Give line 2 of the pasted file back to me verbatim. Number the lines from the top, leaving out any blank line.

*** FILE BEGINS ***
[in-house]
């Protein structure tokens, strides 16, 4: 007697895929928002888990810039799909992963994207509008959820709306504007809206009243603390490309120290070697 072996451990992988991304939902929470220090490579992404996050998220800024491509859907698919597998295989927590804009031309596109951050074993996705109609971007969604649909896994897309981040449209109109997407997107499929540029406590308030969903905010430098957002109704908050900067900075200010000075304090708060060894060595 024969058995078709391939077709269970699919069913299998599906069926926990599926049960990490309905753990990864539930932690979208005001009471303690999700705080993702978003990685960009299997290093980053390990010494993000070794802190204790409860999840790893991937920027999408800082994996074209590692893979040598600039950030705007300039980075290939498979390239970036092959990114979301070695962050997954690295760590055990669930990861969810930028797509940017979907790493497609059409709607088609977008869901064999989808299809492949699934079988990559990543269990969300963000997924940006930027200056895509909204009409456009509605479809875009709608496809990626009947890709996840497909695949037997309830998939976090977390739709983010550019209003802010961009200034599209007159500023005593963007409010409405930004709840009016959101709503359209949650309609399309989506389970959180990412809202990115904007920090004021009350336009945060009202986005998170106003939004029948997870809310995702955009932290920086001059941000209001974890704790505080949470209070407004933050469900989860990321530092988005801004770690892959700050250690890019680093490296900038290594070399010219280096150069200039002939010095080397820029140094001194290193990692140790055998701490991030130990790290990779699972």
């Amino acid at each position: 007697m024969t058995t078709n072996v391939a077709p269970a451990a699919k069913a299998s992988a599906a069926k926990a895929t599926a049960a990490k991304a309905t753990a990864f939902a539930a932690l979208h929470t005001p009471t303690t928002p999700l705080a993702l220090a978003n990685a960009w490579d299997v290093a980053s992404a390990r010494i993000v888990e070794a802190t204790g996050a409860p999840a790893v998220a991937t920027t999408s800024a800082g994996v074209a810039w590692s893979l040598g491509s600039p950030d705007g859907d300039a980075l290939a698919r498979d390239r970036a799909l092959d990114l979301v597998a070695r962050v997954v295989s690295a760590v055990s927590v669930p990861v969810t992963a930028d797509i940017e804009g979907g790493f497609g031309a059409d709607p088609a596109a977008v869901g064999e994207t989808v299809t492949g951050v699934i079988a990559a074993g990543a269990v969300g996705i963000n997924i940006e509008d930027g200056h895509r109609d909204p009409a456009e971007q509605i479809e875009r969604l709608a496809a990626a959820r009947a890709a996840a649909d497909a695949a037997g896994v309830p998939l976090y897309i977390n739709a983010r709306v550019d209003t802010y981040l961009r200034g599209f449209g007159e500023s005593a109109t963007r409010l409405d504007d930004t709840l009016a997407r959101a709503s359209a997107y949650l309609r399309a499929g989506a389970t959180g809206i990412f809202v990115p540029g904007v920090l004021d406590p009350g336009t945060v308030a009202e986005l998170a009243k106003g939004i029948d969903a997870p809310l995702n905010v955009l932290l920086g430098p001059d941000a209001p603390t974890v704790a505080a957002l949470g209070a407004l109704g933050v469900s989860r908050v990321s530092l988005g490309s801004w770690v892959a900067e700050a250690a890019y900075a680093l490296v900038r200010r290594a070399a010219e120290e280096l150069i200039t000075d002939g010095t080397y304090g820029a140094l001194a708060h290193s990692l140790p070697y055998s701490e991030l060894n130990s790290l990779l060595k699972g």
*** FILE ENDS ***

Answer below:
């Protein structure tokens, strides 16, 4: 007697895929928002888990810039799909992963994207509008959820709306504007809206009243603390490309120290070697 072996451990992988991304939902929470220090490579992404996050998220800024491509859907698919597998295989927590804009031309596109951050074993996705109609971007969604649909896994897309981040449209109109997407997107499929540029406590308030969903905010430098957002109704908050900067900075200010000075304090708060060894060595 024969058995078709391939077709269970699919069913299998599906069926926990599926049960990490309905753990990864539930932690979208005001009471303690999700705080993702978003990685960009299997290093980053390990010494993000070794802190204790409860999840790893991937920027999408800082994996074209590692893979040598600039950030705007300039980075290939498979390239970036092959990114979301070695962050997954690295760590055990669930990861969810930028797509940017979907790493497609059409709607088609977008869901064999989808299809492949699934079988990559990543269990969300963000997924940006930027200056895509909204009409456009509605479809875009709608496809990626009947890709996840497909695949037997309830998939976090977390739709983010550019209003802010961009200034599209007159500023005593963007409010409405930004709840009016959101709503359209949650309609399309989506389970959180990412809202990115904007920090004021009350336009945060009202986005998170106003939004029948997870809310995702955009932290920086001059941000209001974890704790505080949470209070407004933050469900989860990321530092988005801004770690892959700050250690890019680093490296900038290594070399010219280096150069200039002939010095080397820029140094001194290193990692140790055998701490991030130990790290990779699972």